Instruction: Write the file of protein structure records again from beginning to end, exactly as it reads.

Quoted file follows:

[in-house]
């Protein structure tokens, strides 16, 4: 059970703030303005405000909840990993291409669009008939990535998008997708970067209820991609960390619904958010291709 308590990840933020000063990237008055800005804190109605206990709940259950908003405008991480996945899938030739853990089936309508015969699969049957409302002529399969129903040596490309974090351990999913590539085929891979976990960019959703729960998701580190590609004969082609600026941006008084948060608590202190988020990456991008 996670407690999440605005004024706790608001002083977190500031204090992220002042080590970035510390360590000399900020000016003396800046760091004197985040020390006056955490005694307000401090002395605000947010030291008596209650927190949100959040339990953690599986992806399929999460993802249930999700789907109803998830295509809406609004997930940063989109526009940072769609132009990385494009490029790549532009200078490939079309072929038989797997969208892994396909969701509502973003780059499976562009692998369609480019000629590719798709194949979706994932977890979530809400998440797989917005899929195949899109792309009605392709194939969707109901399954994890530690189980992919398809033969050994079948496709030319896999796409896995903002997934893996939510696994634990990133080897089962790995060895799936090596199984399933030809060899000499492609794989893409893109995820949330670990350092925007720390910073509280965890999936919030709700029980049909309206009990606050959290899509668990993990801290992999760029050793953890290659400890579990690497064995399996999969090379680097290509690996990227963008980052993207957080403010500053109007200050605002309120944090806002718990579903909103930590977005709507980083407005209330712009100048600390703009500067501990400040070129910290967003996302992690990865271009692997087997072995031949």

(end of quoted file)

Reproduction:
[in-house]
């Protein structure tokens, strides 16, 4: 059970703030303005405000909840990993291409669009008939990535998008997708970067209820991609960390619904958010291709 308590990840933020000063990237008055800005804190109605206990709940259950908003405008991480996945899938030739853990089936309508015969699969049957409302002529399969129903040596490309974090351990999913590539085929891979976990960019959703729960998701580190590609004969082609600026941006008084948060608590202190988020990456991008 996670407690999440605005004024706790608001002083977190500031204090992220002042080590970035510390360590000399900020000016003396800046760091004197985040020390006056955490005694307000401090002395605000947010030291008596209650927190949100959040339990953690599986992806399929999460993802249930999700789907109803998830295509809406609004997930940063989109526009940072769609132009990385494009490029790549532009200078490939079309072929038989797997969208892994396909969701509502973003780059499976562009692998369609480019000629590719798709194949979706994932977890979530809400998440797989917005899929195949899109792309009605392709194939969707109901399954994890530690189980992919398809033969050994079948496709030319896999796409896995903002997934893996939510696994634990990133080897089962790995060895799936090596199984399933030809060899000499492609794989893409893109995820949330670990350092925007720390910073509280965890999936919030709700029980049909309206009990606050959290899509668990993990801290992999760029050793953890290659400890579990690497064995399996999969090379680097290509690996990227963008980052993207957080403010500053109007200050605002309120944090806002718990579903909103930590977005709507980083407005209330712009100048600390703009500067501990400040070129910290967003996302992690990865271009692997087997072995031949």